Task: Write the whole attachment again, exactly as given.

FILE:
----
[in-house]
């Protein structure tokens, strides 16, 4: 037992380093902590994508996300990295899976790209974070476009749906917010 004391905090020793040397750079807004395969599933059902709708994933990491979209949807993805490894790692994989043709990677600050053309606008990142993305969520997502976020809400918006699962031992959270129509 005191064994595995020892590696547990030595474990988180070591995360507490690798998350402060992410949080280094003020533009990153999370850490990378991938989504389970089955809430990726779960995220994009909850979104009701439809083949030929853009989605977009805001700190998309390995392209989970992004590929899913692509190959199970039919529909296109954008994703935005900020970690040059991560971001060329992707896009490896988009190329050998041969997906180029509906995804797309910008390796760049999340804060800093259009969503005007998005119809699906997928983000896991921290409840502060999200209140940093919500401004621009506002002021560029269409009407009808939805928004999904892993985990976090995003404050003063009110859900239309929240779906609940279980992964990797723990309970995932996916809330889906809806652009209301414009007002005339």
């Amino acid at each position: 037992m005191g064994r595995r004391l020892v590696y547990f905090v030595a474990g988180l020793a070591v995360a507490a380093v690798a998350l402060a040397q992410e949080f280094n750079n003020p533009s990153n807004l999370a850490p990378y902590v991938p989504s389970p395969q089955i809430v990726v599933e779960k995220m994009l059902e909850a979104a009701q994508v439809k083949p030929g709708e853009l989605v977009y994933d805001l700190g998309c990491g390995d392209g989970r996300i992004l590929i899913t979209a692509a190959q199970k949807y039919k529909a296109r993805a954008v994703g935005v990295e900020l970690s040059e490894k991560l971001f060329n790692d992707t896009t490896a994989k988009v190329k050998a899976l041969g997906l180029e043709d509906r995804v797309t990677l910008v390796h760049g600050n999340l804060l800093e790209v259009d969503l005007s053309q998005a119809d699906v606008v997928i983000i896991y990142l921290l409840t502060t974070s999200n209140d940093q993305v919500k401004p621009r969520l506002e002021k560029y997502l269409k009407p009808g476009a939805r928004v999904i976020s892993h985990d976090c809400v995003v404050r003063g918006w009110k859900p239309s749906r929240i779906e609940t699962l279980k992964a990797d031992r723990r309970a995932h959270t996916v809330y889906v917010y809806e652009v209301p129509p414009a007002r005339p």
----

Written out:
[in-house]
């Protein structure tokens, strides 16, 4: 037992380093902590994508996300990295899976790209974070476009749906917010 004391905090020793040397750079807004395969599933059902709708994933990491979209949807993805490894790692994989043709990677600050053309606008990142993305969520997502976020809400918006699962031992959270129509 005191064994595995020892590696547990030595474990988180070591995360507490690798998350402060992410949080280094003020533009990153999370850490990378991938989504389970089955809430990726779960995220994009909850979104009701439809083949030929853009989605977009805001700190998309390995392209989970992004590929899913692509190959199970039919529909296109954008994703935005900020970690040059991560971001060329992707896009490896988009190329050998041969997906180029509906995804797309910008390796760049999340804060800093259009969503005007998005119809699906997928983000896991921290409840502060999200209140940093919500401004621009506002002021560029269409009407009808939805928004999904892993985990976090995003404050003063009110859900239309929240779906609940279980992964990797723990309970995932996916809330889906809806652009209301414009007002005339």
């Amino acid at each position: 037992m005191g064994r595995r004391l020892v590696y547990f905090v030595a474990g988180l020793a070591v995360a507490a380093v690798a998350l402060a040397q992410e949080f280094n750079n003020p533009s990153n807004l999370a850490p990378y902590v991938p989504s389970p395969q089955i809430v990726v599933e779960k995220m994009l059902e909850a979104a009701q994508v439809k083949p030929g709708e853009l989605v977009y994933d805001l700190g998309c990491g390995d392209g989970r996300i992004l590929i899913t979209a692509a190959q199970k949807y039919k529909a296109r993805a954008v994703g935005v990295e900020l970690s040059e490894k991560l971001f060329n790692d992707t896009t490896a994989k988009v190329k050998a899976l041969g997906l180029e043709d509906r995804v797309t990677l910008v390796h760049g600050n999340l804060l800093e790209v259009d969503l005007s053309q998005a119809d699906v606008v997928i983000i896991y990142l921290l409840t502060t974070s999200n209140d940093q993305v919500k401004p621009r969520l506002e002021k560029y997502l269409k009407p009808g476009a939805r928004v999904i976020s892993h985990d976090c809400v995003v404050r003063g918006w009110k859900p239309s749906r929240i779906e609940t699962l279980k992964a990797d031992r723990r309970a995932h959270t996916v809330y889906v917010y809806e652009v209301p129509p414009a007002r005339p």